In my bed this morning, drinking my first cup of coffee, this was what I looked out on:
This is the dog rose (it used to be simply the root stock of an alba pillar but it took over and I’m happy to let it run wild) where I once saw a weasel peering in at me, surprised. I haven’t seen weasels since the cat Winter came out of the woods to live with us. Winter, who left half a bat at the sunroom door this morning—just its face and wing. And this is rose from the weasel’s perspective:
How is it that a rose can smell cool? This one does. Sweet and cool, as though it remembers its wild state. We have another Rosa canina I found up the mountain on one of our walks, easily identifiable as neither R. nutkana or a R. gymnocarpa, and I planted it in a mossy private area where our old dog Tiger liked to sleep. (How did it get there? Up the mountain, I mean? One of the mysteries, like the provenance of the tiny oaks I’ve found growing along our lower driveway, not Garry oaks but white oaks of some kind I think, and maybe the result of stored acorns left by squirrels. Or? I’ve brought them home and have them in various places.)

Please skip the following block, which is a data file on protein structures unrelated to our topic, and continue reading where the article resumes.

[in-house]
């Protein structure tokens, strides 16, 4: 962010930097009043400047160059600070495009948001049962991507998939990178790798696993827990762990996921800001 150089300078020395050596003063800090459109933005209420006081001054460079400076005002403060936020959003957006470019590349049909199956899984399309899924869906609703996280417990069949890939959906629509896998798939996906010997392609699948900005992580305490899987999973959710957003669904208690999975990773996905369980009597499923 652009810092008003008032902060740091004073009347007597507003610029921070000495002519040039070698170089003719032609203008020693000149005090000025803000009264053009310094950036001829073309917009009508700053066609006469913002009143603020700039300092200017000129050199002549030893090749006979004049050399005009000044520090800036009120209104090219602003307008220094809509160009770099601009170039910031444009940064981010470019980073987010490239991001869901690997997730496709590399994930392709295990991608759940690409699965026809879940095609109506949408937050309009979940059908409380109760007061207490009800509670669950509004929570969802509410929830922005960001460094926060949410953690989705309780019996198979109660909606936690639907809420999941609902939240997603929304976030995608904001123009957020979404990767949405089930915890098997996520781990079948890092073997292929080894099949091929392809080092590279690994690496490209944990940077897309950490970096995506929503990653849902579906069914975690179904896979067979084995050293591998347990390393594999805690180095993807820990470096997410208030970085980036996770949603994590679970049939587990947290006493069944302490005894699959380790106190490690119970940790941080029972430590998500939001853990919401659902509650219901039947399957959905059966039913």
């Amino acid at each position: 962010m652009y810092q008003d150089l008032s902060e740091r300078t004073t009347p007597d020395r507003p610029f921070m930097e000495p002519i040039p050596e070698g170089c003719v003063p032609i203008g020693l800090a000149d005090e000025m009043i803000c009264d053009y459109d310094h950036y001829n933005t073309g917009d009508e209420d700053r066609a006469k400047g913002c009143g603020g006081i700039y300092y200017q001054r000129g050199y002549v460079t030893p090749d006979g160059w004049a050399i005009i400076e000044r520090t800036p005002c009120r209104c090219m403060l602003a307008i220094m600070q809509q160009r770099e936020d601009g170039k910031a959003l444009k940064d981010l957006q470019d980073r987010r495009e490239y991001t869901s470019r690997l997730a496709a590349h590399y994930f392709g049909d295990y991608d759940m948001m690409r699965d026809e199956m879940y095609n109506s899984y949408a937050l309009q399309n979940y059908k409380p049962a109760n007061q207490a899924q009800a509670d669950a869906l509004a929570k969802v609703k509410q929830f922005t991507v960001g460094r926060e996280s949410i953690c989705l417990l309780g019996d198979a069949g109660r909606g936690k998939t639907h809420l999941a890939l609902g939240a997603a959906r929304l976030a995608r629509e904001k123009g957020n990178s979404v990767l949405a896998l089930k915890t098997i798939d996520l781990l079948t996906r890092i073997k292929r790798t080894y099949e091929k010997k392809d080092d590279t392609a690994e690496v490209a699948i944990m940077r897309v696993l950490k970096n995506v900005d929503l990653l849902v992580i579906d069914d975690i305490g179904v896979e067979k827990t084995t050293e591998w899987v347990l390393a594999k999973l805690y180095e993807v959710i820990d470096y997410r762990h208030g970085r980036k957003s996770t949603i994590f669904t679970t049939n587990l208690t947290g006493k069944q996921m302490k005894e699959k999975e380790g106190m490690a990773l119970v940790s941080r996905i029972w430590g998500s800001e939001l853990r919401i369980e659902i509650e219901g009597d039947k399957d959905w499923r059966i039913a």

I love this time of year for its promise. The honeysuckle by the kitchen door:
For the table on the deck in the cool air:
For the optimism of tomatoes strung up in their pots:
I am puzzling my way through some material for a long essay, maybe a book, and it’s good to have the world at my window, my doorways. To remember Kobayashi Issa, in Robert Hass’s translation:
What a strange thing!
to be alive
beneath cherry blossoms
Our cherry blossoms are long gone but everything else is burgeoning. Time to go outside to bury my face in roses. They don’t last long, giving way to long elegant hips that brighten the fall, but wait, that’s months away. And there’s still honeysuckle to come, and tomatoes, and many dinners on that waiting table.